Interviews · · 3 min read

SoLo Funds is Building an Innovative FinTech Company for Underserved Communities

In episode 121 of the Disruptors for GOOD podcast I speak with Rodney Williams, Co-founder of SoLo Funds, on building a non-predatory FinTech startup for underserved communities in America. About SoLo Funds SoLo Funds is a mobile lending exchange that connects lenders and borrowers for the purpose o

solo funds founders

In episode 121 of the Disruptors for GOOD podcast I speak with Rodney Williams, Co-founder of SoLo Funds, on building a non-predatory FinTech startup for underserved communities in America.

About SoLo Funds

SoLo Funds is a mobile lending exchange that connects lenders and borrowers for the purpose of providing more affordable access to loans under $1,000.

SoLo was created to disintermediate the predatory payday lending system. Today, SoLo is one of the fastest growing fintech companies in the country.

The predatory payday lending system is a problem that affects many people. These lenders prey on people who are in a tight spot and need cash fast.

They charge high interest rates and fees, which can make it very difficult for people to repay their loans. This can lead to a cycle of debt that can be very difficult to break out of.

SoLo’s story starts the way every SoLo request begins: with someone needing a hand.

Co-founders Travis Holoway & Rodney Williams were noticing that family members, friends, and roommates were asking for financial help here and there, and they understood why.

There weren’t any fair, reputable options for small, short-term loans.

They decided to create one by harnessing the power of community. SoLo was formed in 2018 to create a viable, non-predatory option for moments when life happens.

SoLo tap’s into the power of community and generosity to form an online safety net that is mutually beneficial to all of its members.

Travis and Rodney know that SoLo is needed because they needed it. Our loved ones needed it. And they know that SoLo makes a difference because nearly 80% of Americans live paycheck to paycheck.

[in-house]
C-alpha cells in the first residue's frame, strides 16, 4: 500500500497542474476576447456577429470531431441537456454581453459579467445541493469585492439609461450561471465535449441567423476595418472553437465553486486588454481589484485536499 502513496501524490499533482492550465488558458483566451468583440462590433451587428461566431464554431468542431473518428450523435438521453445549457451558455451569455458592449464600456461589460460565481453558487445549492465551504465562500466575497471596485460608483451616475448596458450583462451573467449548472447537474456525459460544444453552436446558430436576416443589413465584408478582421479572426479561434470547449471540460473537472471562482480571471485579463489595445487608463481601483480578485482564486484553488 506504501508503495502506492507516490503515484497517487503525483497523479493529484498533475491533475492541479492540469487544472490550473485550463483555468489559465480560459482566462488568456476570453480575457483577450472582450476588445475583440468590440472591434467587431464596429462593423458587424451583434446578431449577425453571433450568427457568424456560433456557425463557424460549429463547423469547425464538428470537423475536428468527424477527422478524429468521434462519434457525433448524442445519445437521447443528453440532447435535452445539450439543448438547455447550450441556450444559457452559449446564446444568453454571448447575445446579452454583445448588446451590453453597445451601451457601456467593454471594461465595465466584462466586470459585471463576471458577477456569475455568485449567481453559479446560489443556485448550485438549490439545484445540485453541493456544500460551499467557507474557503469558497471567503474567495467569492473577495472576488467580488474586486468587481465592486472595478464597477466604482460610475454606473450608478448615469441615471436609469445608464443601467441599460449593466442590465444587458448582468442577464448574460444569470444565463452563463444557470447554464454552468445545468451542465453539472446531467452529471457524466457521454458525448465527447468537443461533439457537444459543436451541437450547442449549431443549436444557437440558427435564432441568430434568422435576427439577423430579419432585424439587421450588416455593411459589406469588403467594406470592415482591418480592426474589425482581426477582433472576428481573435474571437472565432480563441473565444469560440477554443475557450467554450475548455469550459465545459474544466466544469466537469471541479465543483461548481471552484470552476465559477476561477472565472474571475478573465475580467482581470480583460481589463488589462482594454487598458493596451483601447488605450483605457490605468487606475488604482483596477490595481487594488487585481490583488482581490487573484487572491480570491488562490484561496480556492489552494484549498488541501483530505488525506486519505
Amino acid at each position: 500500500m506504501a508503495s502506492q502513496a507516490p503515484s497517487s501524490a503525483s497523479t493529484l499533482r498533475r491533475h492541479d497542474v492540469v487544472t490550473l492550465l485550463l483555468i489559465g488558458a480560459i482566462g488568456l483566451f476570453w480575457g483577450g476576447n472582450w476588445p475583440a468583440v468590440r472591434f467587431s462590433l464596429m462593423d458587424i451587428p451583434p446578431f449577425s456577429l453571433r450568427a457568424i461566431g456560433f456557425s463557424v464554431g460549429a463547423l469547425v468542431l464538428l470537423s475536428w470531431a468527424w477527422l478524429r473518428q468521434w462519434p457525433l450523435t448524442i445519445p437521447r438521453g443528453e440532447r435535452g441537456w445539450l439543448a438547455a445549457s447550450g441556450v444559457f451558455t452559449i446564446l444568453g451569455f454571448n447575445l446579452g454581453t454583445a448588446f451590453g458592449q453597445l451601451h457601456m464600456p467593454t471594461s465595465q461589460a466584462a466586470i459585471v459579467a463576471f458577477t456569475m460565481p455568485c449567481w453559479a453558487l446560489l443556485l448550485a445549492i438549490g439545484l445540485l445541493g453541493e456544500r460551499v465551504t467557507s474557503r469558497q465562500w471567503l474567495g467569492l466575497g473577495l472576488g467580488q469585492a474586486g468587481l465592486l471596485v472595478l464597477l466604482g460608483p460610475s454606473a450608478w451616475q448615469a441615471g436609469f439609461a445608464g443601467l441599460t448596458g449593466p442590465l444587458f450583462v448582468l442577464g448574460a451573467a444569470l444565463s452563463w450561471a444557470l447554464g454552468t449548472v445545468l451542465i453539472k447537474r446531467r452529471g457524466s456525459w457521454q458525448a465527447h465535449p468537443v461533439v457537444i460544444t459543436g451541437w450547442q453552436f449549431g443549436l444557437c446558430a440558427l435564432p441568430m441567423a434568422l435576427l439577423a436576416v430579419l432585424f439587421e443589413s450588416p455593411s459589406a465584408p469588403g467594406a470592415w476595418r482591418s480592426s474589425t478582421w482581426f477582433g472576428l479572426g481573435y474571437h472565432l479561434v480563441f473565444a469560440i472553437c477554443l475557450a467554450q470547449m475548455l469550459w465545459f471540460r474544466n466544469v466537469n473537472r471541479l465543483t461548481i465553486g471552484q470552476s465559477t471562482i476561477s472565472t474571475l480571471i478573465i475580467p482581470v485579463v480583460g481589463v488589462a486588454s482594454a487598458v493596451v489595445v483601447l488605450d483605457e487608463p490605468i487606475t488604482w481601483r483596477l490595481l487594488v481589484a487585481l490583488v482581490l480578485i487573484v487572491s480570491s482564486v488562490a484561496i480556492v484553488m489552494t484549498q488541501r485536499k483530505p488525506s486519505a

Today, SoLo is driven to new heights, but grounded in the same hope and mission: to build a community that enables financial autonomy for all.

Rodney Williams - Co-founder of SoLo Funds

Predatory Payday Lending Practices

Predatory payday lending practices are a growing problem in the United States. These practices can trap vulnerable individuals in cycles of debt and lead to long-term financial instability.

It is vital that you understand how these practices work so that you can protect yourself from becoming a victim. Let’s take a look at what predatory payday lending looks like and how it affects borrowers.

Predatory payday lenders offer short-term loans at high interest rates, often with exorbitant fees and hidden charges that may not be disclosed to the borrower until after they have signed the loan contract.

This type of lender does not carefully assess the borrower’s ability to repay the loan, which often leads to borrowers taking out multiple loans in order to pay back the original loan.

The combination of extremely high interest rates and excessive fees quickly compounds, trapping borrowers in an endless cycle of debt while lining the pockets of predatory lenders.

The Impact on Borrowers

Unfortunately, this cycle of debt can have serious consequences for those who find themselves stuck in it. In addition to skyrocketing expenses, these individuals are often deprived of access to other mainstream credit sources due to their inability to pay off their existing debts.

This lack of access can create further economic instability as well as limit their ability to purchase important needs such as medical care or housing.

The high costs associated with predatory lending can also have serious implications for an individual’s credit score which can prevent them from ever getting out from under their debt burden.

About Rodney Williams

Rodney has been recognized with numerous awards, including Ad Age’s 40 Under 40 in 2012; the Ernst & Young EDGE Award in 2013; Cannes Gold Lion award in 2015; Tech Entrepreneur of the Year by Black Enterprise, 2016; NAACP Inspiring Innovation list 2017; 25 Inspiring Entrepreneurs Under 40 by Entrepreneur Magazine 2016; Entrepreneur of the Year in Connected World Communications in the Ohio Valley Region by EY in 2017; Ebony’s Power 100 in 2018 and CNBC Disruptor 50 List in 2015, 2016, 2018 and 2019.

Rodney attended West Virginia University, where he earned his BBA in finance, his BA in economics, and his MS in integrated marketing communications.

Rodney also holds an MBA in finance & supply chain management from Howard University. He is a member of the 2019 Class of Henry Crown Fellows within the Aspen Global Leadership Network at the Aspen Institute.

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